Dorie Miller Park getting a facelift

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Dorie Miller Park is about to have its furniture rearranged, so to speak.

The four-plus acre park, almost constantly in use, is overdue for a facelift. The Lewisburg Parks Commission, together with suggestions and concerns contributed by the local community, has generated a plan to renovate the park grounds that is even now underway. At the Tuesday, Mar. 21, Lewisburg City Council meeting, one of the support legs for the project, approval of $25,000 from the coal severance fund, was earmarked for the park.

The parks commission, headed by Lewisburg City Council member Josh Baldwin, has put in months of discussions with Public Works Director Roger Pence to develop a more useful park layout that will provide a safer environment for children, include more and better parking, increase restroom sites and relocate one of the shelters to a more accessible spot.

The biggest development for Dorie Miller Park will be a brand new playpark. Baldwin has described the make-over as “a destination playpark,” projected to be in place by 2018, to be funded with corporate and private donations. Baldwin said public awareness of the Dorie Miller Park renovations is being spearheaded by the WVSOM student/community relations committee under the direction of parks commission member Janice Cooley and WVSOM student Ryan Grant.

In other city council business:

  • The city’s general fund budget of just under $6.5 million was approved by council for fiscal year 2018. The budget includes close to $2.4 million in unencumbered balances held over from previous years, according to council member Mark Etten, who chairs the city’s finance committee. The city’s budget awaits the state’s official approval before being formally adopted.
  • A sink hole in Stratton Alley discovered last July is threatening City Hall, the mayor said. Bids are being gathered for a three-phase project, said city zoning officer Chuck Smith. The first phase will stabilize and reinforce City Hall’s foundation, the second will deal with the cracks in the walls both within and outside the building, and lastly, the alley will be repaved and downspouts will be rerouted to drop inlets to keep water erosion from further damaging the integrity of the structure. The city’s insurance carrier has surveyed the sink hole, but Manchester said he has no idea whether the carrier will cover the repair costs for the project.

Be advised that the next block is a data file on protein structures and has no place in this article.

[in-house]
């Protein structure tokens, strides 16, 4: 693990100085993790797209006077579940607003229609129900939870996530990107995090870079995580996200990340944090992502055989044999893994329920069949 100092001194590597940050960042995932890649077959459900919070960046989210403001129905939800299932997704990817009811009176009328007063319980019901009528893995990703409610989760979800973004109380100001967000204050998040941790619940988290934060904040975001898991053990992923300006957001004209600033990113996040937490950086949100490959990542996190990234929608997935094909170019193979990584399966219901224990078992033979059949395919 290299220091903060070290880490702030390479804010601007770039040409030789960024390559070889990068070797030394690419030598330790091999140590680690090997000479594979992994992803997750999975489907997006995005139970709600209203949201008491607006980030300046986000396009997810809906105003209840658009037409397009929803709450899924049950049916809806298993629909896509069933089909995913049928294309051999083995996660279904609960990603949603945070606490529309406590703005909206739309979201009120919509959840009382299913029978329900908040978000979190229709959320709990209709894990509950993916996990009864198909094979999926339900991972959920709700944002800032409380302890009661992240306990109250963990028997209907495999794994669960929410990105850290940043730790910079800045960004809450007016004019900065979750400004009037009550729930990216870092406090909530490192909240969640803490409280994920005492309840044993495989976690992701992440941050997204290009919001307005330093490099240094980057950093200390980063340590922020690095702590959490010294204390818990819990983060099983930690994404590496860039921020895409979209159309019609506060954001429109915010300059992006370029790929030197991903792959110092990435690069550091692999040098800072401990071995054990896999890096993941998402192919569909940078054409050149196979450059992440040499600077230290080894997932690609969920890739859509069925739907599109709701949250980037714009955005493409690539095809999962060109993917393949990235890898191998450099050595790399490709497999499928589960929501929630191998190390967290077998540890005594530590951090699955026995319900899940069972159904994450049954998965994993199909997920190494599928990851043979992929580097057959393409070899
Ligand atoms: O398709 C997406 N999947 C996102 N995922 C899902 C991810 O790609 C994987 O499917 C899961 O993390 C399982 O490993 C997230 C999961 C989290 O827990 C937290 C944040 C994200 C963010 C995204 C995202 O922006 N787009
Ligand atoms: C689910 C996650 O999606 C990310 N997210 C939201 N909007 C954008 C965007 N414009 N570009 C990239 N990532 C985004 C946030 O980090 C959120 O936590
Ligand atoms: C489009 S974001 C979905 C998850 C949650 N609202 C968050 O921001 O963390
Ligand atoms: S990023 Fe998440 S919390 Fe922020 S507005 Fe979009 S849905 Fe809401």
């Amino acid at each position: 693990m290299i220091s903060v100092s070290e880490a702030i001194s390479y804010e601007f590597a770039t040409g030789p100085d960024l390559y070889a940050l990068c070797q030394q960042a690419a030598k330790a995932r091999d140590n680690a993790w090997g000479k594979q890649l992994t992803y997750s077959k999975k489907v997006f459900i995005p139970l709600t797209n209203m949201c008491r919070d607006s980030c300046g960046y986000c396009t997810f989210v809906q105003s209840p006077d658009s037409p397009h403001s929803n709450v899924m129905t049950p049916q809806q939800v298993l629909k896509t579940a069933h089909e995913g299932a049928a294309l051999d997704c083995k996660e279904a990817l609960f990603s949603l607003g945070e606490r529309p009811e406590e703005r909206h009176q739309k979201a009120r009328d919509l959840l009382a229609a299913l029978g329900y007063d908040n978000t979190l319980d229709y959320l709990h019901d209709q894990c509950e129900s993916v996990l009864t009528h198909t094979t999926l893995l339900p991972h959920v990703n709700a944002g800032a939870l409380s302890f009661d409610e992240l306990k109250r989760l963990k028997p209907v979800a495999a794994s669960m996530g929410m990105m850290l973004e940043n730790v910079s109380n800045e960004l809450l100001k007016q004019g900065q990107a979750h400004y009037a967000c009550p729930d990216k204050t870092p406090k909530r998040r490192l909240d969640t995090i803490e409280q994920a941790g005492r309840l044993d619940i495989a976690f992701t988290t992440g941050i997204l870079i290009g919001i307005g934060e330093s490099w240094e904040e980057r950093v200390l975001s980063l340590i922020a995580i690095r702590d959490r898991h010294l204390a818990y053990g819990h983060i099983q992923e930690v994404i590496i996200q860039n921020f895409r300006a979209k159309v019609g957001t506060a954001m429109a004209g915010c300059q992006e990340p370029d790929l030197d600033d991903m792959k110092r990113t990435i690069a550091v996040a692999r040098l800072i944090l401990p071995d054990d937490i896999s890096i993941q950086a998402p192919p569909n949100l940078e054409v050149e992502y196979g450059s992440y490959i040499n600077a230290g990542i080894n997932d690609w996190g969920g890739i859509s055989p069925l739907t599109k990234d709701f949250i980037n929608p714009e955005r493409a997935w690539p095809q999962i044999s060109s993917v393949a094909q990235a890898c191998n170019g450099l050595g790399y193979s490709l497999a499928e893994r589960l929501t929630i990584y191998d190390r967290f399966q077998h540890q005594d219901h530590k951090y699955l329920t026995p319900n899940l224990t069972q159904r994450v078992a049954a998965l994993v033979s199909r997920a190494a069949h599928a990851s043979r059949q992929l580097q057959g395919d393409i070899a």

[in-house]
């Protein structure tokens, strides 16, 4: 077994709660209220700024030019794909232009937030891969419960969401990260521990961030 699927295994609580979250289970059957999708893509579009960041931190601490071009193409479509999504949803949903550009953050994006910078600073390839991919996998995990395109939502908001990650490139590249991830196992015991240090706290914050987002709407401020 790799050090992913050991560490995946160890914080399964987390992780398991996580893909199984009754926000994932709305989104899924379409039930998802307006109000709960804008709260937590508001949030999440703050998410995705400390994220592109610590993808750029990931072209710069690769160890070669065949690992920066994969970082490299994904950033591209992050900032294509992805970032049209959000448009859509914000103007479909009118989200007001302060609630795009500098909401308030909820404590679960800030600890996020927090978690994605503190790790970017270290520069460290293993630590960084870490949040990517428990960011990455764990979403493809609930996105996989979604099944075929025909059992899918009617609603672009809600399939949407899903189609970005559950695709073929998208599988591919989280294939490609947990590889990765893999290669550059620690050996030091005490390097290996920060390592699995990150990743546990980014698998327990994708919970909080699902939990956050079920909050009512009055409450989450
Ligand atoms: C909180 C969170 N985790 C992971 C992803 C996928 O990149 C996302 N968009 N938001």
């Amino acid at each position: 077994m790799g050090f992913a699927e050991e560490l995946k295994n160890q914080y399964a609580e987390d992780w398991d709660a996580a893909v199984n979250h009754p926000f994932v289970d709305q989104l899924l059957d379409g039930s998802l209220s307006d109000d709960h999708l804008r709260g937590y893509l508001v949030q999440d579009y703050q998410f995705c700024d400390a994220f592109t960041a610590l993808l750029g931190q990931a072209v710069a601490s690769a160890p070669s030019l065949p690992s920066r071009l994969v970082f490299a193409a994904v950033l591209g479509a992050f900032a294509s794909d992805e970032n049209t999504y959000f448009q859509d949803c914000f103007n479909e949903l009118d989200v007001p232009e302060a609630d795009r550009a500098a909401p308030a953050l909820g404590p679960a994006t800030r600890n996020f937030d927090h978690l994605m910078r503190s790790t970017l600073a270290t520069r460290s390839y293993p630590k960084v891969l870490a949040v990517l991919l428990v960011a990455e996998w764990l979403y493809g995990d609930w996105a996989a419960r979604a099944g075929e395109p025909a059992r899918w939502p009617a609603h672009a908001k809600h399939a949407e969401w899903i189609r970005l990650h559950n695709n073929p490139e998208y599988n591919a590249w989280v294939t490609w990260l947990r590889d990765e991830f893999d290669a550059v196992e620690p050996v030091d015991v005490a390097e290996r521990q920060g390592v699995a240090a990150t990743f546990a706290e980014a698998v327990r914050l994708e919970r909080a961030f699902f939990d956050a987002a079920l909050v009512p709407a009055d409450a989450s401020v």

• The last pay request from FAMCO, the company in charge of repairing water lines in Caldwell that were damaged last June from the floods, were approved in the amount of $77,640. Manchester said the funds paid are all FEMA monies, with no cost to the city.
  • Carnegie Hall received $5,500 from the city’s arts and humanities grant program, and will use it for landscaping and for promotional banners displayed around the town during Lewisburg’s annual fall T.O.O.T. event.
  • Council passed the first reading of Ordinance 269, designed to encourage a timely remittance of bed tax funds to the city by imposing a late penalty. Hotel operators are currently required to submit each month’s bed tax by the 10th day of the following month. Delays have become an issue, the mayor said. The second reading and a public hearing for the ordinance will be held at the next city council meeting on Tuesday, Apr. 18.
  • Council approved the city’s annual $2,872.50 contribution to Mountain Transit Authority (MTA).